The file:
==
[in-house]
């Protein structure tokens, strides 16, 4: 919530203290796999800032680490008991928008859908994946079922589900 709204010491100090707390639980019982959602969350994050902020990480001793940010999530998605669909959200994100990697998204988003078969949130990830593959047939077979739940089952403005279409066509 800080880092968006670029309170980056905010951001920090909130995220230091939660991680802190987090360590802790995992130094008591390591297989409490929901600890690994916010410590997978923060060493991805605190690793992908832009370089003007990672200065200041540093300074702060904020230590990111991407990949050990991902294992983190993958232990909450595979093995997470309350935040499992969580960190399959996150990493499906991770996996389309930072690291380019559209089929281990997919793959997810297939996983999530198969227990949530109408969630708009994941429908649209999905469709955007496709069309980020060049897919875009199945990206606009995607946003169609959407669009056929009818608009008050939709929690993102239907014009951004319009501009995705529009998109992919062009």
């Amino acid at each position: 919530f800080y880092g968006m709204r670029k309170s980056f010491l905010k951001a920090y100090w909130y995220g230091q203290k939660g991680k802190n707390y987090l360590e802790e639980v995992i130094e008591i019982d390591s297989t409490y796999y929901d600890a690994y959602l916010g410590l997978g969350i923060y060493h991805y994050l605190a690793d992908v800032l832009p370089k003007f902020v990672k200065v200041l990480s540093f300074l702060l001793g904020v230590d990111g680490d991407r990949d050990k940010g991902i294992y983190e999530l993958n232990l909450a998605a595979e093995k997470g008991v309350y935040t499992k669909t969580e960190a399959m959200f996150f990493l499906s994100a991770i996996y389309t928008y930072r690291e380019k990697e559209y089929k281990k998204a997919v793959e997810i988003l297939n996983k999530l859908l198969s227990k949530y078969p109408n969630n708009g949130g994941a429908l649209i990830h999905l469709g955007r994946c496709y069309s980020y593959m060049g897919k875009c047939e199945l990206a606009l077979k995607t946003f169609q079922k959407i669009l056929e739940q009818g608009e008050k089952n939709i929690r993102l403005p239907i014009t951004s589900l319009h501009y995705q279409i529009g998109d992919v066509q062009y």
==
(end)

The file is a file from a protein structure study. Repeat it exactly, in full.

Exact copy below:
[in-house]
């Protein structure tokens, strides 16, 4: 919530203290796999800032680490008991928008859908994946079922589900 709204010491100090707390639980019982959602969350994050902020990480001793940010999530998605669909959200994100990697998204988003078969949130990830593959047939077979739940089952403005279409066509 800080880092968006670029309170980056905010951001920090909130995220230091939660991680802190987090360590802790995992130094008591390591297989409490929901600890690994916010410590997978923060060493991805605190690793992908832009370089003007990672200065200041540093300074702060904020230590990111991407990949050990991902294992983190993958232990909450595979093995997470309350935040499992969580960190399959996150990493499906991770996996389309930072690291380019559209089929281990997919793959997810297939996983999530198969227990949530109408969630708009994941429908649209999905469709955007496709069309980020060049897919875009199945990206606009995607946003169609959407669009056929009818608009008050939709929690993102239907014009951004319009501009995705529009998109992919062009």
């Amino acid at each position: 919530f800080y880092g968006m709204r670029k309170s980056f010491l905010k951001a920090y100090w909130y995220g230091q203290k939660g991680k802190n707390y987090l360590e802790e639980v995992i130094e008591i019982d390591s297989t409490y796999y929901d600890a690994y959602l916010g410590l997978g969350i923060y060493h991805y994050l605190a690793d992908v800032l832009p370089k003007f902020v990672k200065v200041l990480s540093f300074l702060l001793g904020v230590d990111g680490d991407r990949d050990k940010g991902i294992y983190e999530l993958n232990l909450a998605a595979e093995k997470g008991v309350y935040t499992k669909t969580e960190a399959m959200f996150f990493l499906s994100a991770i996996y389309t928008y930072r690291e380019k990697e559209y089929k281990k998204a997919v793959e997810i988003l297939n996983k999530l859908l198969s227990k949530y078969p109408n969630n708009g949130g994941a429908l649209i990830h999905l469709g955007r994946c496709y069309s980020y593959m060049g897919k875009c047939e199945l990206a606009l077979k995607t946003f169609q079922k959407i669009l056929e739940q009818g608009e008050k089952n939709i929690r993102l403005p239907i014009t951004s589900l319009h501009y995705q279409i529009g998109d992919v066509q062009y």